Her commitment was the rights of women and the rights of indigenous peoples’ internationally.

She worked as Chief Technical Advisor for International Labour Office in Geneva, Switzerland 1996-2000. She has also been a manager of the Greenland Publishing House publishing Greenlandic literature. She is an Earth Charter International Council member and has been active in the Inuit NGO, the Inuit Circumpolar Council for many years. She was instrumental in the creation of the Permanent Forum for Indigenous Issues in UN, New York in 2001.

Since  June 2012 she is the chief of Radio, KNR, the national radio and television of Greenland.

Keynote Address Title/Topic:

Inuit are Used to Change and to Adapt to New Places and New Situations: Our History Proves that. The Challenge is Elsewhere.

Keynote Address:

The Inuit have proven to develop techniques to survive  in the Arctic Region, one of the harshest environments on our planet. Our ancestors did that with the use of the materials found in the their own environment,  they were able to leave us a rich cultural heritage, with humour, poetry and  endurance still valid today. We have also developed political autonomies, which to a high extend permit to develop our own laws, politics on economic development, and introduced educational systems where our own languages are used. We work internationally in the premises of the United Nations with states and other indigenous peoples to develop a more just and equal world.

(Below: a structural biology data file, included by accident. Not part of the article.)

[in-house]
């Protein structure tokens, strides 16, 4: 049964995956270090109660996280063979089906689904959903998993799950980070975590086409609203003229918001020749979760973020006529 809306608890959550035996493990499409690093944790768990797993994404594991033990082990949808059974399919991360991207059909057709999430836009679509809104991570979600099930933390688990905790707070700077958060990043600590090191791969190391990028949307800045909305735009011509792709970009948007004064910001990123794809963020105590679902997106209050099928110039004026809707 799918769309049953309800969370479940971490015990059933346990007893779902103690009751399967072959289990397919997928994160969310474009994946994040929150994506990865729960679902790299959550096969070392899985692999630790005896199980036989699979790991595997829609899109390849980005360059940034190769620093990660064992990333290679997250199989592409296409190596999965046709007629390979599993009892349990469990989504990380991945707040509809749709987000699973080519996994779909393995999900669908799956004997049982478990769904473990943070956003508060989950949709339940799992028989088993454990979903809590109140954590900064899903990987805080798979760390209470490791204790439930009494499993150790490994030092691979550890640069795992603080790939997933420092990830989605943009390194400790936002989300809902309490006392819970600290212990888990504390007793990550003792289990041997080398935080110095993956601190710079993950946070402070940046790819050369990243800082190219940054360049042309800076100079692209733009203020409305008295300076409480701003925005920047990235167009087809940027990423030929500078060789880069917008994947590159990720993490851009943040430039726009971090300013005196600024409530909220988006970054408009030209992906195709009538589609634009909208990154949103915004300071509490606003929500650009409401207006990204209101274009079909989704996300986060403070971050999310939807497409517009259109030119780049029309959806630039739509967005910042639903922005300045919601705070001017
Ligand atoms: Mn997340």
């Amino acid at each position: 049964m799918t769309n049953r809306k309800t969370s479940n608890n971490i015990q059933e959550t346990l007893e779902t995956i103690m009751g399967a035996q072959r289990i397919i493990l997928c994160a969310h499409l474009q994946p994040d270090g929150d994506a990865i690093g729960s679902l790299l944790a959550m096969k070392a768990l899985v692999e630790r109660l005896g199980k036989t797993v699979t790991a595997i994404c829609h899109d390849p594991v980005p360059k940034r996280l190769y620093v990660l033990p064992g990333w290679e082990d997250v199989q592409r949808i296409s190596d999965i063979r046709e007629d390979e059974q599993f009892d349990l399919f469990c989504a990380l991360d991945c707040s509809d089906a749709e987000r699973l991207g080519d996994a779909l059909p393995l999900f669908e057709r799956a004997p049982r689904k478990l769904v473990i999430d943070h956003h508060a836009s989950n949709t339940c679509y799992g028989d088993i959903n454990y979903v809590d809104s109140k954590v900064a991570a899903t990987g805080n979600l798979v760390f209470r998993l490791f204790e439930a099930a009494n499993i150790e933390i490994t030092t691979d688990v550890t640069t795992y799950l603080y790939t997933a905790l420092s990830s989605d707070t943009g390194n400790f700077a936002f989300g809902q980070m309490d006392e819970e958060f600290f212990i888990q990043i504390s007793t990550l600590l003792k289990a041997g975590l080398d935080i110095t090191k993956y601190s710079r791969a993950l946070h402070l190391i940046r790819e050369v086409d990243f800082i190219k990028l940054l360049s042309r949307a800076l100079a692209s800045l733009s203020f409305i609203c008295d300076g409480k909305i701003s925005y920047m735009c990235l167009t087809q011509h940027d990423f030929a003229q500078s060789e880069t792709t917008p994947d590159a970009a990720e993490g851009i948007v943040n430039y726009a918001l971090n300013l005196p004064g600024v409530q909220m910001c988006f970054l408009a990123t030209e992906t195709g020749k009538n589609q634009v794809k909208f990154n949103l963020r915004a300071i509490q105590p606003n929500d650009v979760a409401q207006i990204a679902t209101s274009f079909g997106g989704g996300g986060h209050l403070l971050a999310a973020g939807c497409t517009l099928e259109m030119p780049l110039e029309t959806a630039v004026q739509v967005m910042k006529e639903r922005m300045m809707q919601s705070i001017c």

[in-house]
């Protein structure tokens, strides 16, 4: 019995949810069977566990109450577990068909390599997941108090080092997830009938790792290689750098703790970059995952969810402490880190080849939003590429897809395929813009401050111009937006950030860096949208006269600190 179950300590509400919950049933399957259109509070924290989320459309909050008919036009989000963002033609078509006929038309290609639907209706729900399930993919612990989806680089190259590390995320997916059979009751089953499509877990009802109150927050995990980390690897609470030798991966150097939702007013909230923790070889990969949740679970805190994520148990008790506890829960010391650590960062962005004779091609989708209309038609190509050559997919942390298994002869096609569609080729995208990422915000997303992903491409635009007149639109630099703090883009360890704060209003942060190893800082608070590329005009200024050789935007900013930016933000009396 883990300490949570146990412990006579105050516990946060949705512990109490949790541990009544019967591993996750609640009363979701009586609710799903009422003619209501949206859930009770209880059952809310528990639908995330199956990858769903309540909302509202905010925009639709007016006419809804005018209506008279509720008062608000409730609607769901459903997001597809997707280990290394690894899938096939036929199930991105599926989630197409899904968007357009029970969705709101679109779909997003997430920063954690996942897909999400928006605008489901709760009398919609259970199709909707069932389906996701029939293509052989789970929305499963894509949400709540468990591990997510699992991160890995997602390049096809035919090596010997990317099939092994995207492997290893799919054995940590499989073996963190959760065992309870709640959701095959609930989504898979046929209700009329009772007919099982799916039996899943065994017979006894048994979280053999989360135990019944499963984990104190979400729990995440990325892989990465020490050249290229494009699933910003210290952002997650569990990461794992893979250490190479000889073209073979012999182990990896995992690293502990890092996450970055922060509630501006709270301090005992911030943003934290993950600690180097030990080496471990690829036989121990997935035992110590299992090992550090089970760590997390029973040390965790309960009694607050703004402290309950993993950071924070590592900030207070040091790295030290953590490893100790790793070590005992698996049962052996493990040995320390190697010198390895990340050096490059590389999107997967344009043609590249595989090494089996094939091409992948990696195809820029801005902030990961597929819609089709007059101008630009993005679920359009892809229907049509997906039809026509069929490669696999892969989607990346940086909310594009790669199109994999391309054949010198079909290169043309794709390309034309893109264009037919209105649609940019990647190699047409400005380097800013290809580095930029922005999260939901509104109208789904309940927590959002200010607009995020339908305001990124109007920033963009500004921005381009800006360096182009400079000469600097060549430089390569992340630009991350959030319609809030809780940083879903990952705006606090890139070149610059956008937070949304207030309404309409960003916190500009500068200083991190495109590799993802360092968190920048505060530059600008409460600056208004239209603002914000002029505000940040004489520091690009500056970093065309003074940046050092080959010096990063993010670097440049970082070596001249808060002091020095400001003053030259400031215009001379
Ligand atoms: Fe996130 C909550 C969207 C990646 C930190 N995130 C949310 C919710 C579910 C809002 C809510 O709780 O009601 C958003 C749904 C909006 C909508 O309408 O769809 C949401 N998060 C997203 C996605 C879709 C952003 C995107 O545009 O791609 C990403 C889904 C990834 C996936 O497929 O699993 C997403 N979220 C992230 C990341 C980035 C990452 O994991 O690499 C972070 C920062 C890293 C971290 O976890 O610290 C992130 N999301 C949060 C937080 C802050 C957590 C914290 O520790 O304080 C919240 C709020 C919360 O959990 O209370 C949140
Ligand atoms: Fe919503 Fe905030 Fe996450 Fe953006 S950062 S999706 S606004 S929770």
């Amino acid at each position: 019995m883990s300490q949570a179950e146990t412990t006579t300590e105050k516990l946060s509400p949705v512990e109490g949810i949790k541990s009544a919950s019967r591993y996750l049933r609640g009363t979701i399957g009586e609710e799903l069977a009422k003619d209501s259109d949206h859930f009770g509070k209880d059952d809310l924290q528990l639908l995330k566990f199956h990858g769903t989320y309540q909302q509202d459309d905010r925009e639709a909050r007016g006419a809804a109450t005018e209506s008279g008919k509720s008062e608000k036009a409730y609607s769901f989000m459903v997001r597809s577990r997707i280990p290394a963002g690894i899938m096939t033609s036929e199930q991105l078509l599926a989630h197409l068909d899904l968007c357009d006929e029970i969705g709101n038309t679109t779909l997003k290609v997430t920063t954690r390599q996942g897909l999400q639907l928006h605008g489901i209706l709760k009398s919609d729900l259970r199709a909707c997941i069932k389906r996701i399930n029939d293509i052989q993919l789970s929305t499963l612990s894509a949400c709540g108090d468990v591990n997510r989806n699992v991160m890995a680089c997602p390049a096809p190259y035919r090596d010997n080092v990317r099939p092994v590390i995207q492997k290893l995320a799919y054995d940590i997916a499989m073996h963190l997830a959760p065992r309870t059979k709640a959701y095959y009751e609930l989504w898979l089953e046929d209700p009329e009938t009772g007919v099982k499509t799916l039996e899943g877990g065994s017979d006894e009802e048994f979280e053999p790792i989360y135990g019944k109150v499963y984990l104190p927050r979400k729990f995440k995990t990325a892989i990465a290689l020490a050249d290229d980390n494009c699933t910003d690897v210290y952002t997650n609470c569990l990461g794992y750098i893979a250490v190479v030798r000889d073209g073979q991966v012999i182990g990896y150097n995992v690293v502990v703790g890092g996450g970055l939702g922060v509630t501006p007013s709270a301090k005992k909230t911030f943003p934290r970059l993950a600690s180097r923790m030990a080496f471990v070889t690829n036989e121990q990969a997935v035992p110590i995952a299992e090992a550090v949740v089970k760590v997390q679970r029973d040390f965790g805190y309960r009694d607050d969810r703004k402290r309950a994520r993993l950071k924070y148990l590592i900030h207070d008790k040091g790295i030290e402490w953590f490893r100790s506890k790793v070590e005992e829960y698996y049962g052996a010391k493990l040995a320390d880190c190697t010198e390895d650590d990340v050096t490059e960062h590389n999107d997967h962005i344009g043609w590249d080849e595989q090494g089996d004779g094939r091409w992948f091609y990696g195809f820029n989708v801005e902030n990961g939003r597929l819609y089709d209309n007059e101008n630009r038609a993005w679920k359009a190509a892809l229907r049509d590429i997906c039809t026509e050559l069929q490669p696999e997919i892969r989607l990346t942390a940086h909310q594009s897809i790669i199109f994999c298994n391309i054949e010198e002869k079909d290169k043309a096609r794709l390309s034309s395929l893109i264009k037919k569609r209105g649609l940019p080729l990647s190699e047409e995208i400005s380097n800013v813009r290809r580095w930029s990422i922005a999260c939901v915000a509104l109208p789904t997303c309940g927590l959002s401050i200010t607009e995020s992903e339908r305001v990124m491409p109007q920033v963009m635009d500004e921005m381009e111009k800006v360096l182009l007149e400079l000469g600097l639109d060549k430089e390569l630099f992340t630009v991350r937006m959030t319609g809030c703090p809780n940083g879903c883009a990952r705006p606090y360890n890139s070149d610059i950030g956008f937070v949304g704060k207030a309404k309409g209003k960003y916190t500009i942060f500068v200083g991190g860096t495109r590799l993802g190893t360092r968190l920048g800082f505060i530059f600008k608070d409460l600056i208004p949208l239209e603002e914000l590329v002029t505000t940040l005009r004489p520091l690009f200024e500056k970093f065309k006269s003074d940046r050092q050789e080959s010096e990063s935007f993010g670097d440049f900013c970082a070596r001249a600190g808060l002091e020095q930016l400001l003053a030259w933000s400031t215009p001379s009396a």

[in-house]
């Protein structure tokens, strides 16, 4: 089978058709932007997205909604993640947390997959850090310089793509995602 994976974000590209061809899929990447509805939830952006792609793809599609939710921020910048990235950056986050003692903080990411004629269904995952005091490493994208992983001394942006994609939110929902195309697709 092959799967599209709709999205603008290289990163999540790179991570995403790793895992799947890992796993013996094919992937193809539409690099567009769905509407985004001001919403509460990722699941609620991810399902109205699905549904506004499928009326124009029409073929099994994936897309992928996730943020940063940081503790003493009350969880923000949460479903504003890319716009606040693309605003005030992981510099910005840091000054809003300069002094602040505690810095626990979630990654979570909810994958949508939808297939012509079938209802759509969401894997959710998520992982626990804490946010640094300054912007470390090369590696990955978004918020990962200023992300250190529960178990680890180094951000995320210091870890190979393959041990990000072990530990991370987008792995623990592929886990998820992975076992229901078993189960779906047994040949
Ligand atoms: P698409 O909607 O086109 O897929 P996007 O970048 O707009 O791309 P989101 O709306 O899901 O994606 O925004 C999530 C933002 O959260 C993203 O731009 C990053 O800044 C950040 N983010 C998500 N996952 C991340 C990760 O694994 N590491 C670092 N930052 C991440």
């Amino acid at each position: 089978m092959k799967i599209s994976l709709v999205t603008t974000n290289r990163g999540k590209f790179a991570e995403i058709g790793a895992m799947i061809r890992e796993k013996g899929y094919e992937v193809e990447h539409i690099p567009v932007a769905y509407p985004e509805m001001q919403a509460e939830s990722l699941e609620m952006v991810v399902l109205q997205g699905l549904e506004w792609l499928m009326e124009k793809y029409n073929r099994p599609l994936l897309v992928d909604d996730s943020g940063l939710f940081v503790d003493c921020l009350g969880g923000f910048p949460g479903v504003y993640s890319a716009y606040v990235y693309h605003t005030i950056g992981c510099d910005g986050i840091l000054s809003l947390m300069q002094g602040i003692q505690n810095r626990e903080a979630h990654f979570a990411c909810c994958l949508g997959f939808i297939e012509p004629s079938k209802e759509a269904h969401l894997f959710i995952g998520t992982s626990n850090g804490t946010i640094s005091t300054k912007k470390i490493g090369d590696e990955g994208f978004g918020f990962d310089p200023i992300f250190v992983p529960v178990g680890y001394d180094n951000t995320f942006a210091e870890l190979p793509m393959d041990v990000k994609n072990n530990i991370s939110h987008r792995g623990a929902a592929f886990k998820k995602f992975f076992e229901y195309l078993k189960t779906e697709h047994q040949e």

The biggest threads are not only for the inhabitants of the Arctic, like us the Inuit, but for the Planet. It is the development with oil and minerals where multinational companies are at stake. It is a struggle which resembles a David and Golieth situation. Not only for our common environment, but also for the political achievements we are so proud of.

The threads include the import of food and goods, which gives us bad health like diabetes, pure dental health and cancer. Our import contains lots of waste which pollutes our lives and environment. A situation requiring critical, active and visionary leaders.

Dr. Sverker Sörlin, Professor of Environmental History, Division of History Science, Technology and Environment, Royal Institute of Technology, Sweden